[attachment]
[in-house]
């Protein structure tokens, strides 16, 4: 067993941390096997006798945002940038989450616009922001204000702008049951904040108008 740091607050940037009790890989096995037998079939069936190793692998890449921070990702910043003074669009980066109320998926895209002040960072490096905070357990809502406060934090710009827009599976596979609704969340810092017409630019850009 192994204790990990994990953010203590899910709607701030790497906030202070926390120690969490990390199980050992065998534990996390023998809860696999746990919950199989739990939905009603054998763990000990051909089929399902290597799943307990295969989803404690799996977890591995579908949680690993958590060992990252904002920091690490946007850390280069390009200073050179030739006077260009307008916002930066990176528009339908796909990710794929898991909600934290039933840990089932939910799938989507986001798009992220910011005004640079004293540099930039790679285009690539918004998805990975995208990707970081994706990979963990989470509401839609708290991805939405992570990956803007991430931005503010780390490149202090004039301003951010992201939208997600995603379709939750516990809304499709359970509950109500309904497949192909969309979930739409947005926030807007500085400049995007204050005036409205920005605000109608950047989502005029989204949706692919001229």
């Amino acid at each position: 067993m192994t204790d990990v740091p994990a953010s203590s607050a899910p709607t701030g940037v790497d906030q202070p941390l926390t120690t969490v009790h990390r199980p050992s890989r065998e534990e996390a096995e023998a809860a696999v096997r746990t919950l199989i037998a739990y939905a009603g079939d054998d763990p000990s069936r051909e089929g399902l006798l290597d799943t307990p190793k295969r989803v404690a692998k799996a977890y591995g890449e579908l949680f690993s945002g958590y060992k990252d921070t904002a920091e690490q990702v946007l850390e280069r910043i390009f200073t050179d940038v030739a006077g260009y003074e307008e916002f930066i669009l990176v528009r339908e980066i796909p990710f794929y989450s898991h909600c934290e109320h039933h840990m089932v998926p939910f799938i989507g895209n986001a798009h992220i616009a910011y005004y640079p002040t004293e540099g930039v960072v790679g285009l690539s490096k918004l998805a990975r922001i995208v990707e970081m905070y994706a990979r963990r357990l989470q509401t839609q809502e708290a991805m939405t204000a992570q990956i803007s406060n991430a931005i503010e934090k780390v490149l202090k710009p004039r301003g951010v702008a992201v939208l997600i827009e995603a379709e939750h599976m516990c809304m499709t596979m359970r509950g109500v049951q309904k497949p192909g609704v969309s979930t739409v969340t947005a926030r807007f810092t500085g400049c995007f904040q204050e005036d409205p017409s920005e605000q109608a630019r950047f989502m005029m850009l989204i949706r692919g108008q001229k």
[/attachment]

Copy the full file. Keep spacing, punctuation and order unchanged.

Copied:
[in-house]
């Protein structure tokens, strides 16, 4: 067993941390096997006798945002940038989450616009922001204000702008049951904040108008 740091607050940037009790890989096995037998079939069936190793692998890449921070990702910043003074669009980066109320998926895209002040960072490096905070357990809502406060934090710009827009599976596979609704969340810092017409630019850009 192994204790990990994990953010203590899910709607701030790497906030202070926390120690969490990390199980050992065998534990996390023998809860696999746990919950199989739990939905009603054998763990000990051909089929399902290597799943307990295969989803404690799996977890591995579908949680690993958590060992990252904002920091690490946007850390280069390009200073050179030739006077260009307008916002930066990176528009339908796909990710794929898991909600934290039933840990089932939910799938989507986001798009992220910011005004640079004293540099930039790679285009690539918004998805990975995208990707970081994706990979963990989470509401839609708290991805939405992570990956803007991430931005503010780390490149202090004039301003951010992201939208997600995603379709939750516990809304499709359970509950109500309904497949192909969309979930739409947005926030807007500085400049995007204050005036409205920005605000109608950047989502005029989204949706692919001229």
């Amino acid at each position: 067993m192994t204790d990990v740091p994990a953010s203590s607050a899910p709607t701030g940037v790497d906030q202070p941390l926390t120690t969490v009790h990390r199980p050992s890989r065998e534990e996390a096995e023998a809860a696999v096997r746990t919950l199989i037998a739990y939905a009603g079939d054998d763990p000990s069936r051909e089929g399902l006798l290597d799943t307990p190793k295969r989803v404690a692998k799996a977890y591995g890449e579908l949680f690993s945002g958590y060992k990252d921070t904002a920091e690490q990702v946007l850390e280069r910043i390009f200073t050179d940038v030739a006077g260009y003074e307008e916002f930066i669009l990176v528009r339908e980066i796909p990710f794929y989450s898991h909600c934290e109320h039933h840990m089932v998926p939910f799938i989507g895209n986001a798009h992220i616009a910011y005004y640079p002040t004293e540099g930039v960072v790679g285009l690539s490096k918004l998805a990975r922001i995208v990707e970081m905070y994706a990979r963990r357990l989470q509401t839609q809502e708290a991805m939405t204000a992570q990956i803007s406060n991430a931005i503010e934090k780390v490149l202090k710009p004039r301003g951010v702008a992201v939208l997600i827009e995603a379709e939750h599976m516990c809304m499709t596979m359970r509950g109500v049951q309904k497949p192909g609704v969309s979930t739409v969340t947005a926030r807007f810092t500085g400049c995007f904040q204050e005036d409205p017409s920005e605000q109608a630019r950047f989502m005029m850009l989204i949706r692919g108008q001229k």